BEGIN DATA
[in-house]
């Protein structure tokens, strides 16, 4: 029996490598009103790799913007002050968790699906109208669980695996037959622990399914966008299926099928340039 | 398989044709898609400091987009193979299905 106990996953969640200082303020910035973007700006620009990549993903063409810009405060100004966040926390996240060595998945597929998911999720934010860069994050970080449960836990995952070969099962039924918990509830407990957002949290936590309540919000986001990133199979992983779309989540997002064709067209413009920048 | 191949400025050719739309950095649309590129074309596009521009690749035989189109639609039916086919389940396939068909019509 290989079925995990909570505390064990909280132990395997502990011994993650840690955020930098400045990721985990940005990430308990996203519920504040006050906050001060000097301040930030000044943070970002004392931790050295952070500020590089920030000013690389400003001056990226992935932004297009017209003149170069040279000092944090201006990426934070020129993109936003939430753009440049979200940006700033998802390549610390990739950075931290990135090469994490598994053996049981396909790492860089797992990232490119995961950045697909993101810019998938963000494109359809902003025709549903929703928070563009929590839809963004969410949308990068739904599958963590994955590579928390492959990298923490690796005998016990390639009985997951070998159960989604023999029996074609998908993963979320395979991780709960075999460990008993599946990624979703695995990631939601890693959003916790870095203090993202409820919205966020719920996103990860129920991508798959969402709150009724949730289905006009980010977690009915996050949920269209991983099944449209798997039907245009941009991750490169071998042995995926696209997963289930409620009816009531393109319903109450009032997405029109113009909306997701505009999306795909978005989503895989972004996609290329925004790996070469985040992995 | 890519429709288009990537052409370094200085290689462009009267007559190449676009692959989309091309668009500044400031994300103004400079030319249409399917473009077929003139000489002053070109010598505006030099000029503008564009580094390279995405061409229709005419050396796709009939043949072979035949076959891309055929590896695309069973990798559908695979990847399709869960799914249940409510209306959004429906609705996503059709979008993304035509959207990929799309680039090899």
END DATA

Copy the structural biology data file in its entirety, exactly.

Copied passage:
[in-house]
């Protein structure tokens, strides 16, 4: 029996490598009103790799913007002050968790699906109208669980695996037959622990399914966008299926099928340039 | 398989044709898609400091987009193979299905 106990996953969640200082303020910035973007700006620009990549993903063409810009405060100004966040926390996240060595998945597929998911999720934010860069994050970080449960836990995952070969099962039924918990509830407990957002949290936590309540919000986001990133199979992983779309989540997002064709067209413009920048 | 191949400025050719739309950095649309590129074309596009521009690749035989189109639609039916086919389940396939068909019509 290989079925995990909570505390064990909280132990395997502990011994993650840690955020930098400045990721985990940005990430308990996203519920504040006050906050001060000097301040930030000044943070970002004392931790050295952070500020590089920030000013690389400003001056990226992935932004297009017209003149170069040279000092944090201006990426934070020129993109936003939430753009440049979200940006700033998802390549610390990739950075931290990135090469994490598994053996049981396909790492860089797992990232490119995961950045697909993101810019998938963000494109359809902003025709549903929703928070563009929590839809963004969410949308990068739904599958963590994955590579928390492959990298923490690796005998016990390639009985997951070998159960989604023999029996074609998908993963979320395979991780709960075999460990008993599946990624979703695995990631939601890693959003916790870095203090993202409820919205966020719920996103990860129920991508798959969402709150009724949730289905006009980010977690009915996050949920269209991983099944449209798997039907245009941009991750490169071998042995995926696209997963289930409620009816009531393109319903109450009032997405029109113009909306997701505009999306795909978005989503895989972004996609290329925004790996070469985040992995 | 890519429709288009990537052409370094200085290689462009009267007559190449676009692959989309091309668009500044400031994300103004400079030319249409399917473009077929003139000489002053070109010598505006030099000029503008564009580094390279995405061409229709005419050396796709009939043949072979035949076959891309055929590896695309069973990798559908695979990847399709869960799914249940409510209306959004429906609705996503059709979008993304035509959207990929799309680039090899």